Q2. The major reason for (a) / her downfall is (b) because she did not work hard (c) / neither does she believes in her team (d).

Solution : 

  • There is an error in part c.
  • Replace “because” with “that”.

Q3.  She didn’t like (a) /  the way that (b) /  you speak to (c) / others in the class (d).

Solution : 

  • The error is in part b.
  • Remove “that” by “in which”.

Q4. Sheetal has (a) /  lived in Delhi (b) /  when I were (c) / very young (d). 

Solution : 

  • The error is in part (c).
  • Replace “when” with “since”.

Q5. Not only he offered (a) /  them some (b) / food but also he (c) / offered them clothes to wear (d).

Solution : 

  • There was an error in part (a).
  • One should replace the first part with Not only did he offer.

Fill in the Blanks

1.  Sheetal can neither read ___________ write. (nor/or)

Solution: Neither will be the correct choice because neither/nor are used together to demonstrate that two or more things are not true or not going to happen. 

2. __________ you work hard or face failure. (Either, neither)

Solution: Either will be the correct choice. Either/ or used in an affirmative sentence to offer a choice between two possibilities or to express a cause-effect scenario.

3. ___________ it rains, the school will declare the holiday. (Though/if)

Solution: If will be the correct choice because it shows a cause-effect scenario.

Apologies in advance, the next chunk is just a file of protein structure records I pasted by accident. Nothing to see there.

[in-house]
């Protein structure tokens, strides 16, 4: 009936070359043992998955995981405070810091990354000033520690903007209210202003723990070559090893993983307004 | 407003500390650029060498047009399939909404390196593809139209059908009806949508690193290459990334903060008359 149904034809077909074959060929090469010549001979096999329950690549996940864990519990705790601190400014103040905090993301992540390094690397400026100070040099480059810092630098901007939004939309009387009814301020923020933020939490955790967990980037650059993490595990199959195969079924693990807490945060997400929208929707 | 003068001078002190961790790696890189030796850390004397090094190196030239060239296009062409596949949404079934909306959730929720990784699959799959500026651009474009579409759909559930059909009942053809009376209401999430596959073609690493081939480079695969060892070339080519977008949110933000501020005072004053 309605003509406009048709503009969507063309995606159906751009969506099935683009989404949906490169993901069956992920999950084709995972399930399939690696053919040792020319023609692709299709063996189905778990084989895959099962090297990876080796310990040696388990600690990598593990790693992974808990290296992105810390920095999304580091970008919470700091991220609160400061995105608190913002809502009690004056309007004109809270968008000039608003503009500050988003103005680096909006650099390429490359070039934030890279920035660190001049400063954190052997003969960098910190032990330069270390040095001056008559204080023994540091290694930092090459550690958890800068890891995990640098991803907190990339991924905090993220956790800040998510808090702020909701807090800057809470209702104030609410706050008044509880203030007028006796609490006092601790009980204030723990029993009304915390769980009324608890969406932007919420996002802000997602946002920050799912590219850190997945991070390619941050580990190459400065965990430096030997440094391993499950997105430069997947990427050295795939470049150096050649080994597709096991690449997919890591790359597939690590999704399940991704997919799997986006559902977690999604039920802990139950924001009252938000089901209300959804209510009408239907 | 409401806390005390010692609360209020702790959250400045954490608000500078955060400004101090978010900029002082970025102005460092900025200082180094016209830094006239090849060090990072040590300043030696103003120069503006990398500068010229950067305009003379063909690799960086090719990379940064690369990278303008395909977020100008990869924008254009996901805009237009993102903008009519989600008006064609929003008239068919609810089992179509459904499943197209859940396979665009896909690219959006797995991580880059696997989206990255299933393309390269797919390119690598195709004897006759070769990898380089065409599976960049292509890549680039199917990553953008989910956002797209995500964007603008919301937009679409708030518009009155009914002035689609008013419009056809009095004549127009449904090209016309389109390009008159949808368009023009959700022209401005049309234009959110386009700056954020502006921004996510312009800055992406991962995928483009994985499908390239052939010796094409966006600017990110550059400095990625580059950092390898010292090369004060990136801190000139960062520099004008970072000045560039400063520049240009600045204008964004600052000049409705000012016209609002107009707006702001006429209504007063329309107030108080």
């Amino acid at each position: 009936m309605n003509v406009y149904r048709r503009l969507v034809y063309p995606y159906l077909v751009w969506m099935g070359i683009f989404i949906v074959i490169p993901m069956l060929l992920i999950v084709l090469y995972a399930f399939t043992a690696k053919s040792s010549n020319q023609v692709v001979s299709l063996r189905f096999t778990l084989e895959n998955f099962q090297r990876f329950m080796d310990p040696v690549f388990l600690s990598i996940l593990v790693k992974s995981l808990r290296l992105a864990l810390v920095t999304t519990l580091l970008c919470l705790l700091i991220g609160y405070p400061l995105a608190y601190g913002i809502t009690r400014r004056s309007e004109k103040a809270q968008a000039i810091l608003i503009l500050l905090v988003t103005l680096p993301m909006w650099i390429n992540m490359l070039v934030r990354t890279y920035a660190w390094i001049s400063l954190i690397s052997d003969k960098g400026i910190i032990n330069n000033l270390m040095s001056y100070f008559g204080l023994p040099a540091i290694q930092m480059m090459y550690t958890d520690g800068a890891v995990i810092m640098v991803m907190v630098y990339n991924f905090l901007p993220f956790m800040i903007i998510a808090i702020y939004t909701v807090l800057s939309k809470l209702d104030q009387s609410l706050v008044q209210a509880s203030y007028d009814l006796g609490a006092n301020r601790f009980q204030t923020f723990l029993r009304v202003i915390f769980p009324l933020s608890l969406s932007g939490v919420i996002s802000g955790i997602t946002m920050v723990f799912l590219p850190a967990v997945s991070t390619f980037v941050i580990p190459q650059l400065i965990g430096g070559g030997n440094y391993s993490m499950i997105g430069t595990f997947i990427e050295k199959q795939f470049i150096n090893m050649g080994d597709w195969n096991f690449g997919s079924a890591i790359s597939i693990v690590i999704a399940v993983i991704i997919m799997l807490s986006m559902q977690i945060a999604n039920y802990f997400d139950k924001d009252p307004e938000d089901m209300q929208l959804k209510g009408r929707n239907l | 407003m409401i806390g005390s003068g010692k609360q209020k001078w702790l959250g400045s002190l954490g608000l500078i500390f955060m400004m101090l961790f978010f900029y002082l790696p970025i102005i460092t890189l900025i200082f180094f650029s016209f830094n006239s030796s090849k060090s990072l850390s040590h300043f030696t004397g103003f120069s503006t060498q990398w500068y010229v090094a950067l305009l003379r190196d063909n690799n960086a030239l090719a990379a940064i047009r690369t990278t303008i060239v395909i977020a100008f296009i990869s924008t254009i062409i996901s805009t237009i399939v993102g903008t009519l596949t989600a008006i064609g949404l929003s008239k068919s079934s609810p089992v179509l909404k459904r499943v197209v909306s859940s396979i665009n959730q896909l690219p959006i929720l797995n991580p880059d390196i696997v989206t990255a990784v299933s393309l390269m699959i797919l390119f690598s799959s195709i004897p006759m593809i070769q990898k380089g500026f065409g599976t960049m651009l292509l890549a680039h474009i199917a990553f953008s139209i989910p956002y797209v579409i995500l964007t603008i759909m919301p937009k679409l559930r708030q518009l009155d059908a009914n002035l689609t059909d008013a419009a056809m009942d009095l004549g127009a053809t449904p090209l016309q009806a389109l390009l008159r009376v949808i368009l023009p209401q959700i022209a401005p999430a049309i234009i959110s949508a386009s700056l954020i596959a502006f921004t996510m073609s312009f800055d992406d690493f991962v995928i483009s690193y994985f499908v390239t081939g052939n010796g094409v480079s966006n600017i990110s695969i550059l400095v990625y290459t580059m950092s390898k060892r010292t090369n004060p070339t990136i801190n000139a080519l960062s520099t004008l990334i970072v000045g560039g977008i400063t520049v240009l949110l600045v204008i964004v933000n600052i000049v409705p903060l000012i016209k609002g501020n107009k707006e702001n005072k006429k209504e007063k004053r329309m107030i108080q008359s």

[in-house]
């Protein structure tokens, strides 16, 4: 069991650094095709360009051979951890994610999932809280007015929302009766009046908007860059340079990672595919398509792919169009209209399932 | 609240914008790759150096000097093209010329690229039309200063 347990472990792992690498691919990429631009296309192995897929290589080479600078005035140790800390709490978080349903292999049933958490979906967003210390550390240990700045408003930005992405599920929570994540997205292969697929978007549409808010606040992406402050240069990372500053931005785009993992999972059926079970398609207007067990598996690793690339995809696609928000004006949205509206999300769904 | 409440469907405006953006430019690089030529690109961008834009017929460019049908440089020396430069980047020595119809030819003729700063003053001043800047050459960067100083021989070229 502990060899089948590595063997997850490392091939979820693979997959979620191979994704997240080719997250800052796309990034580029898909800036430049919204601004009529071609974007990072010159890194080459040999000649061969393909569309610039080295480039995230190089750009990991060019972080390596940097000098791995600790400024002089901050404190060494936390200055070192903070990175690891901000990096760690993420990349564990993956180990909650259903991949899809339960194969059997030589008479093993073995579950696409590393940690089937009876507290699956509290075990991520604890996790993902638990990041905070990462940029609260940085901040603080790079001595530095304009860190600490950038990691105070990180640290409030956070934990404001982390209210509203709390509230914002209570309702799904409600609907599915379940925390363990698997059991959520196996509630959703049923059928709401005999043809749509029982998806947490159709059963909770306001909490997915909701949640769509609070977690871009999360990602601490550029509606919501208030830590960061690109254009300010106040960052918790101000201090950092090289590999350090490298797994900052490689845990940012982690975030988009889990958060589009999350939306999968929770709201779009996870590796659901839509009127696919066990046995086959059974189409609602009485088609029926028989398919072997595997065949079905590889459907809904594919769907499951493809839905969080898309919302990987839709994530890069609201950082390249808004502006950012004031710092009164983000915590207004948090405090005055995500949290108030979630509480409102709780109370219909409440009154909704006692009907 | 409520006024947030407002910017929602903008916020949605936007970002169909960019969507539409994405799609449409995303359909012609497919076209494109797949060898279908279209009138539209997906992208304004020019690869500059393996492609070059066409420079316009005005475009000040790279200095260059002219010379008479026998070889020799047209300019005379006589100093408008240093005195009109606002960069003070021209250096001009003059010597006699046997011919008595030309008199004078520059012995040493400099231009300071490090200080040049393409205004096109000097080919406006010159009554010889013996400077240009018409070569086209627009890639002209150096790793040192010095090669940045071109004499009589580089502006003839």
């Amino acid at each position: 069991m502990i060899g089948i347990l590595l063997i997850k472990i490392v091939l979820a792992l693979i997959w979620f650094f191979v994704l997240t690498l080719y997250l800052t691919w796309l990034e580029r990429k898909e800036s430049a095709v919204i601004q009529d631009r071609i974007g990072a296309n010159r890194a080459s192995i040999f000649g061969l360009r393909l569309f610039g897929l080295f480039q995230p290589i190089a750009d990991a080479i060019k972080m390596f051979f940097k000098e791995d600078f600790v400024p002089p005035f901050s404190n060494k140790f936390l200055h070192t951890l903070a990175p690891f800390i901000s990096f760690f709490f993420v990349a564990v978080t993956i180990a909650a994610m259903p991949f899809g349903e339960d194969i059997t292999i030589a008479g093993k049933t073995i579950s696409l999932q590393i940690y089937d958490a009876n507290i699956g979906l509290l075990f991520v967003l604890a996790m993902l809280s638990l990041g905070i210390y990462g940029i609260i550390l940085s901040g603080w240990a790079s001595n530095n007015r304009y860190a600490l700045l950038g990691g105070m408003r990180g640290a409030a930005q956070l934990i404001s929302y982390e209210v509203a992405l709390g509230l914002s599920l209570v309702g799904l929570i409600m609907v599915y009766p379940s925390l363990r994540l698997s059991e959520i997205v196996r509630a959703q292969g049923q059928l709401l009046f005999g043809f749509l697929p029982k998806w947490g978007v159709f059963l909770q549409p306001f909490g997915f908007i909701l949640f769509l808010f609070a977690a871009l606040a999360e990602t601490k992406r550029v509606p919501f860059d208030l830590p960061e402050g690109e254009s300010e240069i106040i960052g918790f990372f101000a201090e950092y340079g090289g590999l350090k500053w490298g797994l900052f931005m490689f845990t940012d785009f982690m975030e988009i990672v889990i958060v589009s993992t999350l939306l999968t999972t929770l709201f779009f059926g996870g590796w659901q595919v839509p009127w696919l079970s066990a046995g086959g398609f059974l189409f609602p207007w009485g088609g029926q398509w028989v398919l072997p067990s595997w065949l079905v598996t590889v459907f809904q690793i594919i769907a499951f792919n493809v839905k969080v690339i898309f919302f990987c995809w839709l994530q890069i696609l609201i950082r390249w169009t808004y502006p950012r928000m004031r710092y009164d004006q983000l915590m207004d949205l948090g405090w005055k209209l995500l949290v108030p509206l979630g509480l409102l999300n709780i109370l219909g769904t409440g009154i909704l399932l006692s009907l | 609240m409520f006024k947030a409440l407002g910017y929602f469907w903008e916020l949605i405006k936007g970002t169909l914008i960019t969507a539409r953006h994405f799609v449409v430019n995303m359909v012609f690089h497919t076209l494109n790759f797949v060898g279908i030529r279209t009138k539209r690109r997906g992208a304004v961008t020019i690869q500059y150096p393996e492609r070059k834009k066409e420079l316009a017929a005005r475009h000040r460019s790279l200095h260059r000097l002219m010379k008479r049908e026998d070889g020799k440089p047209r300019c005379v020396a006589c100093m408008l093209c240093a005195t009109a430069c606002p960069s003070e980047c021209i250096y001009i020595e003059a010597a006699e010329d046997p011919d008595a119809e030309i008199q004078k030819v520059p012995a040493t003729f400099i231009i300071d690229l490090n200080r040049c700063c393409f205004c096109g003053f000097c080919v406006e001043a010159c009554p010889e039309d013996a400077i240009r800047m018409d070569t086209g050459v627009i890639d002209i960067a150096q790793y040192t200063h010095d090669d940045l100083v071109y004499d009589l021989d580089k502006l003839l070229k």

4. Parul walked carefully with her heavy loads ______ she should fail. (Lest / although)

Solution: Lest will be the correct choice because Lest..should be the correlative conjunction.

5. _______ of being thirsty, he couldn’t drink the water from the bottle. (Inspite of, in case)

Solution: In spite of will be the correct choice here. because it shows a sense of ineffectiveness irrespective of the presence of the wanted thing.

Also Check:

Conjunctions- FAQs

Q1. What is a Conjunctions in English?

A conjunction is a word that connects clauses, sentences, or other words. Conjunctions can be used alone or in groups of two. For example – and, but, or are used alone but neither/nor, either/or etc are used in pairs.

Q2. What is a Subordinating Conjunction?

As, because, since, if, though, although, that, before, after, till, until, as long as, when, where, why, etc are known as Subordinating Conjunction.

Q3. What are Conjunction examples?

The following are examples of Conjunctions,

  • Sudheer was fined as he drink alcohol.
  • Mrs. Parul is hospitalized therefore she had not come to the office.
  • Give me chocolate or toffee.

Q4. What are the 12 conjunctions?

The following are examples of Conjunctions: and, that, but, or, as, if, when, then, because, while, where, after, so, though, since, until.

Q5. What is the conjunction rule?

The following are the rules of Conjunctions,

1. ‘yet’ is used after ‘although’ / ‘though’ but the conjunction – ‘but’ is not used after ‘although’ / ‘though’.

2. Nor is also used after not adding more than two words with neither……….nor.

3. Both…….and are used in the sense of ‘and also’ or not only…..’ but also’.

4. Either……….or is used to show a choice of two things.

Q6. How do conjunctions work?

Conjunctions are words that connect parts of sentences. Coordinating conjunctions link equal parts, like “and” and “but.” Subordinating conjunctions join dependent clauses to independent clauses, showing relationships like cause and effect or time. Correlative conjunctions come in pairs to link similar elements, such as “either…or” or “both…and.” These words help structure sentences and convey relationships between ideas.